Carrie Bradshaw, the iconic freelancer who worked from home at a desk in front of her window, was many Millennial women’s first exposure to what it means to freelance full-time. Every week, she wrote columns that were based on thoughtful questions she had collected.For many Millennial women, their first exposure to a full-time freelancer was Carrie Bradshaw, who iconically sat at her desk in front of her window, thoughtfully typing questions that summarized the topic of that week’s column. Much has been written on the financial impossibility of Carrie’s freelance lifestyle—drinking martinis and wearing couture—when she didn’t appear to spend much time working.

[Related: Levo’s Entry-Level Salary Report]

For Millennials, freelancing has become a symbol of honor because it allows them to have control over their work schedule and location. In other words, most young freelancers work extremely hard. Unfortunately, there is a major pay discrepancy based on experience level and gender. A large part of freelancing is being comfortable negotiating for what you deserve- but how much of that can be contributed to the fact that women are freelance more often than not?

Read on to discover how full-time freelancers feel about their present earnings and where they see themselves developing in 2016:

$26,000 “The feast or famine scenario is very true as a freelancer in media. However, I see it as the future for many media professionals. Freelancing will not necessarily make you rich, but offers a chance to do more meaningful work and stay open to the numerous possibilities in life. I make less than I did at my 9-to-5, but I was terribly unhappy before. As a freelancer, I have learned more about myself than if I had just stayed in a stagnant role at my old job. Sometimes getting back down to basics is better for your health. Future expansion of my business will include toolkits and e-books. I’m really looking forward to that creative process.” —Erin, 27, social media marketer for non-profits in Denver, Colo.

$30,000 “I definitely make less than I did at my last job as a magazine editor. My highest salary was $42,500. I work full-time at a summer camp every summer and that helps a lot. I am definitely not sufficiently comfortable financially and I live paycheck to paycheck. Freelancing seems like a fun life and to an extent it is, but at times it sure is scary!” —Kate, 30, piano teacher and writer in Washington, D.C.

[Related: 5 Ways to Build Your Credibility as a Freelancer (And Make More Money!)]

$40,000 “I’ve been freelancing full-time since I graduated from college in June 2013. Each year I’m growing and making a little more. I’m lucky that I get to travel a lot for my work and don’t have to spend much money on groceries because I eat out so frequently. The independence (I can take conference calls while laying in bed…not that I make a habit of that) and flexibility to travel is the biggest perk of what I do. I do hope my income continues to grow this year, of course. I know seasoned freelancers that make six figures and hope that I can reach that point as well.” —Genevieve, 24, food and travel writer in Chicago

$50,000 “I have only worked as a freelancer in the entertainment industry. I think this salary would be fantastic if I lived anywhere except New York. The number is high but the cost of living here means I am still living paycheck to paycheck paying for rent, insurance, food, internet, etc. At the end of the two weeks between paychecks, I am precariously close to $0 in my bank account. I have absolutely no savings after two years of work. I am not comfortable because if I get sick or miss a few days of work, the balance can be thrown off and I will find myself unable to pay for a basic bill. I will earn less this year than last year since I will be going to full time graduate school in the fall.” —Sierra, 23, production assistant in New York City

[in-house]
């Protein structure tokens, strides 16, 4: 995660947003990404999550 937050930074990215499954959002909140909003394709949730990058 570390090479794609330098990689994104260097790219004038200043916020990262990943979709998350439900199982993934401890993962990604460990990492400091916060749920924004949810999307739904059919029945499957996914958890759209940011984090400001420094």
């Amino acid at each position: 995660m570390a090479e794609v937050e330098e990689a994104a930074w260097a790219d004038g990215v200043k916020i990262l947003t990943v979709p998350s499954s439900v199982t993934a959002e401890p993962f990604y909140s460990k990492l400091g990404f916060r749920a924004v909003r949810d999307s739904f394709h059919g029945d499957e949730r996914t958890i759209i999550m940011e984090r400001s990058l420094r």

$70,000 “I am happy with how much I’ve been making, and it definitely is more than I made working a day job. Although there are more costs involved as a freelancer (i.e., healthcare, self-employment tax, equipment), I love the freedom and flexibility. I do have plans on growing my income by getting more clients and possibly launching a product to generate an additional stream of revenue. I am also a fiction writer, so I would like focus on completing some personal projects as well.” —Jackie, finance writer in Los Angeles

[Related: 10 Productivity Hacks for Millennials Who Work From Home]

$81,000 “I work more than the typical 40 hour work week to have what I have and to make what I make. And I would make that choice every single day even if I had a 9-to-5 job. Passion trumps practicality for me.” —Hope, 27, fashion and entertainment marketing manager in New York City

$125,000 “I am head-over-heels in love with my company and what I get to do every day. My favorite quote for people who are thinking about taking the leap? There’s always more money to be made, more projects to be found, and more clients to have in your practice. The hustle is not always easy but it is rewarding. The first part of taking the leap is securing the salary you need to survive; for me, it was a match of my full-time salary. From there, the sky is truly the limit. I have big plans to grow this year and I already make more than I made in a 9-5. I work more, of course, but I choose my clients and projects, I choose when and where to work and I choose how I work.” —Victoria, 27, digital media marketer in New York City

Join Forces of Women Professionals

Stay empowered, inspired, and connected with a network of incredible women. Subscribe to our email updates today and be part of a vibrant community driving change together. Don’t miss out on exclusive content, events, and opportunities. Together, we’re more vital! Subscribe now!